Congressmen Ami Bera, David Cicilline, Rodney Davis and Adam Kinzinger talk problem solving.
While few members of Congress are holding public town hall meetings this summer, those that are upholding their civic responsibility to their constituents are being accosted by incivility. The “broken state of town hall meetings,” The Washington Post reports, is indicative of a much greater problem in our increasingly hyper-partisan political system.
Politics has become a contentious game of who can yell the loudest, instead of a discussion with give and take. Citizens have found that they can get their point across by being the loudest; in New Hampshire, Rep. Guinta couldn’t even get a word in to “finish a thought” in his own town hall meetings.
Hyper-partisan groups like MoveOn and the Tea Party are urging their members to make noise at town halls. Because of this, “An event that was once all about listening has become all about shouting. It now counts as a defeat if one’s opponent is allowed to make a point in peace.”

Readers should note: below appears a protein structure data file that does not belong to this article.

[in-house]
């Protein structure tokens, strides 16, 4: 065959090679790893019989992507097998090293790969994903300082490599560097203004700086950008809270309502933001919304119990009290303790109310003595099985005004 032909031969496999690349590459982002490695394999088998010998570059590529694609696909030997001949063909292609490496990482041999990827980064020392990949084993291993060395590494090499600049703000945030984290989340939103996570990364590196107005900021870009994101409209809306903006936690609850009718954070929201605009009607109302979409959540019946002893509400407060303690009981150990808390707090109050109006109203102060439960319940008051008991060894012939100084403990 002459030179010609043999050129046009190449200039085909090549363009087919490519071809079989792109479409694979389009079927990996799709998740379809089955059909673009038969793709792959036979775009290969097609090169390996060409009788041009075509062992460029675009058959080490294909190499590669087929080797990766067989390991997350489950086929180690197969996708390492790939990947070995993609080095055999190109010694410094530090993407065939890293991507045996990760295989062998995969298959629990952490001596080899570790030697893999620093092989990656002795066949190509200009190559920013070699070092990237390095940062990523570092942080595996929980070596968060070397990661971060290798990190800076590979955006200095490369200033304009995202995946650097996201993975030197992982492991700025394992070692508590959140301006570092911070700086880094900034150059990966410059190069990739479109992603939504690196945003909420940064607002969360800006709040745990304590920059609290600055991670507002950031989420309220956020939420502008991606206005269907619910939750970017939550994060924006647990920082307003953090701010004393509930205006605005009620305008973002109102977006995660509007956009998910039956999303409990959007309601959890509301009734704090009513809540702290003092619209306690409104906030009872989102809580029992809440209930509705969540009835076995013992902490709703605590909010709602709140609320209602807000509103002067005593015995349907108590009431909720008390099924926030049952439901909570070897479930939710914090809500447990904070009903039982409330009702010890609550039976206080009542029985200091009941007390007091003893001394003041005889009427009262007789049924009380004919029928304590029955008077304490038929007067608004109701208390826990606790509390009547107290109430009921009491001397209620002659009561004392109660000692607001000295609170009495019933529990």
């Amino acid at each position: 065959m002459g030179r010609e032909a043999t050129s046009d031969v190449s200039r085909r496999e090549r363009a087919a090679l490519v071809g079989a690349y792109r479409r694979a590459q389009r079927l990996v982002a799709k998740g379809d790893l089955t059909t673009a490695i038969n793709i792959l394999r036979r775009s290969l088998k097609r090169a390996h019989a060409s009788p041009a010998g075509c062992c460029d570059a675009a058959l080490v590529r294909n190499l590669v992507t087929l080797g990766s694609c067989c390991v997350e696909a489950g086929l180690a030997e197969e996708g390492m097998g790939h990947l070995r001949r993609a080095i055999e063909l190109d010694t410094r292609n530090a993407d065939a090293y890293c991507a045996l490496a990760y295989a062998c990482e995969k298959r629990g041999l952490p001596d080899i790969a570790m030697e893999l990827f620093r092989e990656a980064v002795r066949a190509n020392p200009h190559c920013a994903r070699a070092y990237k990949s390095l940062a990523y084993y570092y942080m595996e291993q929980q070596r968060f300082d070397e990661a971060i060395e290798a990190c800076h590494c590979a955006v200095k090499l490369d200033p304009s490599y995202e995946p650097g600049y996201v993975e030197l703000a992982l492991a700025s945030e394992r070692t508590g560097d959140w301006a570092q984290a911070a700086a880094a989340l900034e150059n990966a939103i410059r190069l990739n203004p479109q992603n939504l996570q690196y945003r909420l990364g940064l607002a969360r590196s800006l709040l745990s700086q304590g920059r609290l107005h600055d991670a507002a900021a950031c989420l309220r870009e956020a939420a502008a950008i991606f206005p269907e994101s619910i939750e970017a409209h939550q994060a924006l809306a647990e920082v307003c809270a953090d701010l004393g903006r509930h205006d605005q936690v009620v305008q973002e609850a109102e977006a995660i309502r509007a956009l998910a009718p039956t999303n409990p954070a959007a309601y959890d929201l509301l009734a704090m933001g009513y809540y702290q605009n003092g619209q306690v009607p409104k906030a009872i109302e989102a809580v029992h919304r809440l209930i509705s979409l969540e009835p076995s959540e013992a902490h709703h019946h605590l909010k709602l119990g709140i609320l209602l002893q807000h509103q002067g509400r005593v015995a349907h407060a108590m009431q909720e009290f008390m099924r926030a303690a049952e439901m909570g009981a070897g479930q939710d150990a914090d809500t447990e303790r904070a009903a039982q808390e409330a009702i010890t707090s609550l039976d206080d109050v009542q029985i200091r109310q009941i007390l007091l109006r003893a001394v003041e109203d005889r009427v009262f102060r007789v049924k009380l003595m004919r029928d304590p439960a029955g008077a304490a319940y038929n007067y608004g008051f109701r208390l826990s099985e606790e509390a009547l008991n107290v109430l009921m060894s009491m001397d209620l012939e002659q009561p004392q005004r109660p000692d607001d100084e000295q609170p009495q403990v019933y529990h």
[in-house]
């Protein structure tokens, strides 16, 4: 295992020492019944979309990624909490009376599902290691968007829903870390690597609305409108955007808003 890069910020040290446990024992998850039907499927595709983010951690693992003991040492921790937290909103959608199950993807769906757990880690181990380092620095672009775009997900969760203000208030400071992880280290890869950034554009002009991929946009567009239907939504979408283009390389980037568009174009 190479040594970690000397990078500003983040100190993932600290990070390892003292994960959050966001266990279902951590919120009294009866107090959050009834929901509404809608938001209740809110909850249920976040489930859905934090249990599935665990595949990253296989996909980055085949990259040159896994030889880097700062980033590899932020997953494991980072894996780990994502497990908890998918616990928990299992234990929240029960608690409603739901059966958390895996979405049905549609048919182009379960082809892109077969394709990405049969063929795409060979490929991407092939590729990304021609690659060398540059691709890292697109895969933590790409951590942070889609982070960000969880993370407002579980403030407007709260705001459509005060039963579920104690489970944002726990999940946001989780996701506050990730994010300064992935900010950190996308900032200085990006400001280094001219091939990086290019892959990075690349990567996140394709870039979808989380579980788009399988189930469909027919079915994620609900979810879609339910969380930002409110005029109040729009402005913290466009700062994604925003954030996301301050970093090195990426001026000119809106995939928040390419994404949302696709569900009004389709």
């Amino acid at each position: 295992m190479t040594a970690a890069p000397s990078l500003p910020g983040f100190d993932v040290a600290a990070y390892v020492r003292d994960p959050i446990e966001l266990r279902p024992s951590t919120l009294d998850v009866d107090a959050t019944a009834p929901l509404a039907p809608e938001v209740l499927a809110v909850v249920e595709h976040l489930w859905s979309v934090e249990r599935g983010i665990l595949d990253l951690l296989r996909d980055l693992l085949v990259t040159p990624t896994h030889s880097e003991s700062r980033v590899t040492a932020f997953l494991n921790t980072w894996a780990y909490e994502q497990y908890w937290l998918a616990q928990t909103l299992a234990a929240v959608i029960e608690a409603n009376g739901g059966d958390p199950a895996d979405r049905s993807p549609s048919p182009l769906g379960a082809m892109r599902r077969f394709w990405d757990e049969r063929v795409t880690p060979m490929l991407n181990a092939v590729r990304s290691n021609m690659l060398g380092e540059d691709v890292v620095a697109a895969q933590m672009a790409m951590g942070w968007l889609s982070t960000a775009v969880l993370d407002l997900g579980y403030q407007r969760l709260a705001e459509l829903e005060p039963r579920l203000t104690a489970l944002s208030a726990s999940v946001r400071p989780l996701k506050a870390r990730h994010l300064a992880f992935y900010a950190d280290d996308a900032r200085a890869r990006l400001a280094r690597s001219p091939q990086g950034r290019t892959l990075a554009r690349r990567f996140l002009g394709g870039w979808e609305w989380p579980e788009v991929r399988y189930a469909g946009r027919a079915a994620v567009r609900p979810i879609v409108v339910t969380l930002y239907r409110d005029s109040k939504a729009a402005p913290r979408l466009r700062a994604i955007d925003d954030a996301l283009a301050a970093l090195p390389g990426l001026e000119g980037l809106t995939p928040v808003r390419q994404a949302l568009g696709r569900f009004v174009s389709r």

It’s clear that America is angry with the divisive game politicians have been playing in Washington -- but yelling doesn’t help. It merely gives elected officials an excuse to ignore their constituents and stop holding public meetings. It’s even more dangerous “congressmen take away the message that America is just as estranged and divided as their town hall meetings,” says David A. Fahrenthold, at The Washington Post.
Make your voice heard by holding a civil discussion with your lawmaker and call the Congressional switchboard at (202) 224-3121 to arrange an in-person meeting or attend a public town hall. Make sure Congress hears from all Americans, not just the hyper-partisan extremes.